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One Trail

Many species use a well-worn path between two waters


A family of North American river otters walks up a trail leading from the south channel of the Platte River south of Wood River.

Story and photos by Eric Fowler

If you’ve ever “blazed a trail” through the woods, or gone “bushwhacking” as some might say, you know it can often be an unpleasant experience pushing your way through branches, brush and tall grass.

Life is much easier on a trail. And wildlife agree. That’s why a hike through any woodland or prairie will reveal a series of what we often call game trails. These trails, to put it simply, are the easiest paths between points A and B.

That was certainly the case with a trail on a friend’s property along the Platte River south of Wood River, on which I placed two camera traps for the better part of two years in hopes of capturing a photo of a river otter.

A curious raccoon gets an up-close look at a camera trap.

Not only did the camera capture photos of otters, including a mother and her five pups, it also captured images of other species using the trail, including raccoons, mink, mice, muskrats, opossums, deer, a bobcat, beavers, a hen wood duck and her brood, a few random birds that just dropped in for a drink and three species of turtles: painted, snapping and spiny softshell. And raccoons. So many photos of raccoons.

Trails such as this one are found everywhere there is wildlife. Some have been used for generations. Some were so well defined that man, be it the Native Americans, Euroamerican explorers or fur traders, followed them and took the same routes. Some even became roads.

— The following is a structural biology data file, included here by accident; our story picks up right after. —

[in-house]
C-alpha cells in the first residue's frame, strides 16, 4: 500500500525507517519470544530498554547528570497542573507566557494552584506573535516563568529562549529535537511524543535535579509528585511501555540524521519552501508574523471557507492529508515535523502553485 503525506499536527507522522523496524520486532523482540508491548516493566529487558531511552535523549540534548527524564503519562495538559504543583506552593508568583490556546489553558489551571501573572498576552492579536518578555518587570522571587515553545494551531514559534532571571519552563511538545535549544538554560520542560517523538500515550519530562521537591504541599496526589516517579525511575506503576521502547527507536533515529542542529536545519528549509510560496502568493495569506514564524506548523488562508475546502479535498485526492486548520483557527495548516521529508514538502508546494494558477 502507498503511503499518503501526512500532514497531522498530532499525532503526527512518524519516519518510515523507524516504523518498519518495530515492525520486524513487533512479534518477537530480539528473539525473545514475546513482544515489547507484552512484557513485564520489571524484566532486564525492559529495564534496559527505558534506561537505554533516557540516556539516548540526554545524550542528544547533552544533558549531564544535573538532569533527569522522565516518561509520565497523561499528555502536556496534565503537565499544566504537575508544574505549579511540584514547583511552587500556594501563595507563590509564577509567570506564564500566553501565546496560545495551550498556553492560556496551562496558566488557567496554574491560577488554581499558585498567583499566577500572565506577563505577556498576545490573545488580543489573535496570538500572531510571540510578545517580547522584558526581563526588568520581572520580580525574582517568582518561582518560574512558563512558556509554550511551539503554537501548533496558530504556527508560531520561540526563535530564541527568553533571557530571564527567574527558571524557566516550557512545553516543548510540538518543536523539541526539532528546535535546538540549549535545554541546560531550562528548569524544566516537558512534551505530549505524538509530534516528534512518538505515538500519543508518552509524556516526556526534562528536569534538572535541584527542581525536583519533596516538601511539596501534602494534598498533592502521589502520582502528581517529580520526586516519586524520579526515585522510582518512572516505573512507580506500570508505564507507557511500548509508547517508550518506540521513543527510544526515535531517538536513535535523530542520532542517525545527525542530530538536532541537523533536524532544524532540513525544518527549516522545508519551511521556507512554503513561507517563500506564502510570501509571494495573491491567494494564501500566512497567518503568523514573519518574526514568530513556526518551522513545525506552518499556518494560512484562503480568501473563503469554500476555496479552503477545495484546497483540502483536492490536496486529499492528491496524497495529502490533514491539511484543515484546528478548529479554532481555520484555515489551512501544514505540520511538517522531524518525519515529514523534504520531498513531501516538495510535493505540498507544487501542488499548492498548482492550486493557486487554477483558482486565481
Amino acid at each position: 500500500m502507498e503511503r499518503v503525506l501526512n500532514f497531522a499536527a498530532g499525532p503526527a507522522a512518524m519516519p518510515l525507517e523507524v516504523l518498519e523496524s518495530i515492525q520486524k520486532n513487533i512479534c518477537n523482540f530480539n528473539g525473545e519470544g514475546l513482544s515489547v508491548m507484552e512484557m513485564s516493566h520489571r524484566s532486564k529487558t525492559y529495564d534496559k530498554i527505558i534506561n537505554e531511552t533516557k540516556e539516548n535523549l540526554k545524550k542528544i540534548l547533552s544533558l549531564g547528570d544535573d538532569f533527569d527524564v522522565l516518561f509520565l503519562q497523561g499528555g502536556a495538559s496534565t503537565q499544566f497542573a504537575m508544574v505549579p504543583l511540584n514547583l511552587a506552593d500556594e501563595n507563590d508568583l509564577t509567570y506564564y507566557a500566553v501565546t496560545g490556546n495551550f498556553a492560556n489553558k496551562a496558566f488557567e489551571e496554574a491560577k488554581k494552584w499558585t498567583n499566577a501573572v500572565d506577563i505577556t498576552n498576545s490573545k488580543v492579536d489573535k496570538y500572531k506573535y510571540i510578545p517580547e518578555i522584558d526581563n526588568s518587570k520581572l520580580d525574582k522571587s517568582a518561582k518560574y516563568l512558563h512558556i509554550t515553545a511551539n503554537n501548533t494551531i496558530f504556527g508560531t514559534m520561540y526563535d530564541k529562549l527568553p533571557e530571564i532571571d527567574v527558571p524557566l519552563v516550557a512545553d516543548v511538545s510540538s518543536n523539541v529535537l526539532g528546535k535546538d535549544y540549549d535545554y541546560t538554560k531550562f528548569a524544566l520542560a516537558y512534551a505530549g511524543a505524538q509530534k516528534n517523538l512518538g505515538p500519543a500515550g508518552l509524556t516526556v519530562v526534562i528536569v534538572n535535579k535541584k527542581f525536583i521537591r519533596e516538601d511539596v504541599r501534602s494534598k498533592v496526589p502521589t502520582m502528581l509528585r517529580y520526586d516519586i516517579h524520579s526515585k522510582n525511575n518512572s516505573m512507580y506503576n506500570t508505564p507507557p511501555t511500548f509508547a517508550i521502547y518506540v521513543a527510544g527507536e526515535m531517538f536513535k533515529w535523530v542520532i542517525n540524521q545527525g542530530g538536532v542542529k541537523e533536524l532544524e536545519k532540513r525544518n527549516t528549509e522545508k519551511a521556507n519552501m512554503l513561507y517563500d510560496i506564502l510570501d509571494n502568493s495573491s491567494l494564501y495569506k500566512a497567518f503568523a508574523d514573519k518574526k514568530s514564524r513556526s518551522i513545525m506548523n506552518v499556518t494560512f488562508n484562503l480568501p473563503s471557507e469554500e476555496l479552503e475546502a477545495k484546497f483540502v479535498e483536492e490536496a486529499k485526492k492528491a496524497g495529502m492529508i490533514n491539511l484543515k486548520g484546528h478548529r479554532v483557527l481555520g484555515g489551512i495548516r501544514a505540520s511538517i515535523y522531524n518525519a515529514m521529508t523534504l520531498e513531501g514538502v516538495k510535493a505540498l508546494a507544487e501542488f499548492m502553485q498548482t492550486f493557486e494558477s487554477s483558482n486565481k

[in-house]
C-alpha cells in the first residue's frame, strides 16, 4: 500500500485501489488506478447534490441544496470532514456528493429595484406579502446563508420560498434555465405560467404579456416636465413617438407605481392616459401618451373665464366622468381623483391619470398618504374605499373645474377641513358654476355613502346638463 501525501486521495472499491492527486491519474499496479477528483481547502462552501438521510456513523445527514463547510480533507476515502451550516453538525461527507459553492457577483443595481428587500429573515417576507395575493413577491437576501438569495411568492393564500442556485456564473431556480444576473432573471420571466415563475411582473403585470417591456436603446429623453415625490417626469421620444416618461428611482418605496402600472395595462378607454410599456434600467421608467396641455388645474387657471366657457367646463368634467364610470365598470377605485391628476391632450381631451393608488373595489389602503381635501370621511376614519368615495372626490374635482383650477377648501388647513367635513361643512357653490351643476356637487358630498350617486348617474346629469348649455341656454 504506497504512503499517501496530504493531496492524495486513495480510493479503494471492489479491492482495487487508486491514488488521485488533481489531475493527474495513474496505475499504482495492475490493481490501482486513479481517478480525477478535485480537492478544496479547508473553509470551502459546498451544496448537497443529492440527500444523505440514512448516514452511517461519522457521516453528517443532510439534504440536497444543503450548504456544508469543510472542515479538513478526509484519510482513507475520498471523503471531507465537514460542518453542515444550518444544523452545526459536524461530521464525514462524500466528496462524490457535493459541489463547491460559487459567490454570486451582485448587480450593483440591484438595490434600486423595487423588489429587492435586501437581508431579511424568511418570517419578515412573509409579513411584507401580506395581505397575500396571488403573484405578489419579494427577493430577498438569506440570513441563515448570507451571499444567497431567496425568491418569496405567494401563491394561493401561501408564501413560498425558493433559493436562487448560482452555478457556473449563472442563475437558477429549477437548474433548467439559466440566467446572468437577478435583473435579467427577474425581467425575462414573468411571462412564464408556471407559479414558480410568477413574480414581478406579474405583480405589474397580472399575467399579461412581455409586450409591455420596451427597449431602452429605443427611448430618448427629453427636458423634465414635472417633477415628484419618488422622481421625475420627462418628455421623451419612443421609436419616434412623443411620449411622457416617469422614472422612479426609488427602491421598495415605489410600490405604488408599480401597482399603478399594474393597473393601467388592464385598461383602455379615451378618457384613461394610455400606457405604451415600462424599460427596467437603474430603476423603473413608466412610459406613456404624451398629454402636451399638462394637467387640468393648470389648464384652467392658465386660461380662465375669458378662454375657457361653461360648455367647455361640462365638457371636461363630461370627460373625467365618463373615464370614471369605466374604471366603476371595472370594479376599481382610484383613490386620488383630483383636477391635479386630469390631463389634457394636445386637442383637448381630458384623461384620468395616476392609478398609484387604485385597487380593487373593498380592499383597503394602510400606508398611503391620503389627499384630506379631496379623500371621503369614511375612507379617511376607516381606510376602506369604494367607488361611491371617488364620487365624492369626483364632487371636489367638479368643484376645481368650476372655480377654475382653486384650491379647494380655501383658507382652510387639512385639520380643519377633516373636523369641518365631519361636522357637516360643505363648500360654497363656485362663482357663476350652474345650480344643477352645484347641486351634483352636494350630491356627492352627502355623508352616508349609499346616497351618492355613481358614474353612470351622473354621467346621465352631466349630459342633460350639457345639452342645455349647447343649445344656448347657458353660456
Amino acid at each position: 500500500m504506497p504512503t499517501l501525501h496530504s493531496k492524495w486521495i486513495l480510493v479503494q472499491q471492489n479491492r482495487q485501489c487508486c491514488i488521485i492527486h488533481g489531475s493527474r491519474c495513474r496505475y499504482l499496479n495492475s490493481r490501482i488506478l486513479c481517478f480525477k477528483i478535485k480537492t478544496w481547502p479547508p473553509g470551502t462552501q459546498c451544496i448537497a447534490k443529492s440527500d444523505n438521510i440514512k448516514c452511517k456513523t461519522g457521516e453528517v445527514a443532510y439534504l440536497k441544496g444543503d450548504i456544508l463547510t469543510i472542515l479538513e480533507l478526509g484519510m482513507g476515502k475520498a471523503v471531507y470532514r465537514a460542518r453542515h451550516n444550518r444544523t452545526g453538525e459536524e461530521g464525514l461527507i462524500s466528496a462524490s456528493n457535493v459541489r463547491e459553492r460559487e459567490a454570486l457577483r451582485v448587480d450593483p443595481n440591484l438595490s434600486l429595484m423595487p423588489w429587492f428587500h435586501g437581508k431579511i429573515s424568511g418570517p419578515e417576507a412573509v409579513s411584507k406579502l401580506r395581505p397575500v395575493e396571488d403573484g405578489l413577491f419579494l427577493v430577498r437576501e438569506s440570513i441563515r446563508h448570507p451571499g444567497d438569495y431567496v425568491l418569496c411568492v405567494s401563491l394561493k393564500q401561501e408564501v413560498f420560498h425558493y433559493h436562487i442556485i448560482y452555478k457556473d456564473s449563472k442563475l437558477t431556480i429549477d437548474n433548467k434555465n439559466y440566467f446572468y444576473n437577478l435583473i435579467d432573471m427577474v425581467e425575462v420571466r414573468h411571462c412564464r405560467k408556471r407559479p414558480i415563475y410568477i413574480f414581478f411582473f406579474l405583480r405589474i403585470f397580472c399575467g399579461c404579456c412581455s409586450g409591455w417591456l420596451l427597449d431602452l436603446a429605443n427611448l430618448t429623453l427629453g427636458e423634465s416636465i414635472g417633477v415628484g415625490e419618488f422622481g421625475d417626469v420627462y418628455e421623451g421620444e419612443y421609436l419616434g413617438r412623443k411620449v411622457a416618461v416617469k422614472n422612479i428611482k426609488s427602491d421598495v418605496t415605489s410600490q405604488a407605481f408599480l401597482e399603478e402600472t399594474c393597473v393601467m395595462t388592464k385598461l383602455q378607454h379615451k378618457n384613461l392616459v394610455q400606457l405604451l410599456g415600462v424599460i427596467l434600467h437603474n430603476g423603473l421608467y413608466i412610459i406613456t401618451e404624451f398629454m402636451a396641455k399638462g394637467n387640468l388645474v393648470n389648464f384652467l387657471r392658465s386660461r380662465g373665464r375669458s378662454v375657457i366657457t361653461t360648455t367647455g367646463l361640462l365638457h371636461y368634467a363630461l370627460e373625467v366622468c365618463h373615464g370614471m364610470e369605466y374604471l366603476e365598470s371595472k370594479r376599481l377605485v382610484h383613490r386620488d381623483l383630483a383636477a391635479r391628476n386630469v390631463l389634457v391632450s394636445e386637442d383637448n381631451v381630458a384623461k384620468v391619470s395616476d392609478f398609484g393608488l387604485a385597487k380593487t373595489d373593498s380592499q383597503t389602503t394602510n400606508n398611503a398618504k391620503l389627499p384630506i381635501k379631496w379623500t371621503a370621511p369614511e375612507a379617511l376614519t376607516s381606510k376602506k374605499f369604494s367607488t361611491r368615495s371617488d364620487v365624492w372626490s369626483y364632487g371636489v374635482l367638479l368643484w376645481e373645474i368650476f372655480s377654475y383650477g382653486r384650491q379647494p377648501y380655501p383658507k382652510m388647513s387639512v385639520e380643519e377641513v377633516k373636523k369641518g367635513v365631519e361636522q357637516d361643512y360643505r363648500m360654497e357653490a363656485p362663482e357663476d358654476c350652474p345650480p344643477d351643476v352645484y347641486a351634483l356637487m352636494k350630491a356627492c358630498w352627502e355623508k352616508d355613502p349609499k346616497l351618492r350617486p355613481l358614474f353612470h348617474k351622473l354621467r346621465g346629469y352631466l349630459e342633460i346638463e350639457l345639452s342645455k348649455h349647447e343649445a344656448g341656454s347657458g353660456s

This trail covers a scant 75 feet of land between the two water bodies it connects. One water body is what is left of the south channel of the Platte River. Now disconnected from the river where it splits from the main channel near Kearney, its flows are fed mainly by groundwater. The other, on the north end of the trail, is a stream that flows from the Platte during high flows and is fed by groundwater when the river is low. Both streams flow through sandpit lakes above the trail and rejoin the main channel of the Platte about one-third of a mile downstream.

A bobcat leaves the trail and follows the high and dry ground rather than following it down to the Platte’s south channel.

On the north end, the trail climbs a steep bank, crosses a two-track trail road, and ducks into a 40-foot stretch of grass and brush before dropping down the bank into the south channel of the Platte. One of my cameras captured photos on the trail through the brush during the day. The other was set on the bank of the south channel, capturing photos both day and night.

Few of the photos are perfect. The camera on the water’s edge never made it more than a few days before its lens was covered with dirty water spots left by otters or raccoons shaking to dry off as they left the water and headed up the trail. Or by the same critters leaving wet nose prints.

A young Virginia opossum.

Most of the photos — there must be thousands — captured raccoons using the south channel of the Platte as a trail, wading along the edge in search of food. But this game trail was often their approach to or from that path.

The deer were likely using this trail to move between woodlands north and south of the streams. But most of the species, including the otters, turtles, ducks, mink and other species, used it to move between the two streams they called home.

It’s not the only trail between these habitats. There are two other well-worn paths between the two waters. All three have something in common. They are at the narrowest points in the territory they share. These critters are smart: No need to waste energy bushwhacking their way through the forest when they can take a road.  ■

About Jenny Nguyen-Wheatley

Jenny Nguyen-Wheatley is Nebraskaland Magazine's associate editor. She enjoys hiking, camping, horseback riding, hunting, fishing and wild game cooking.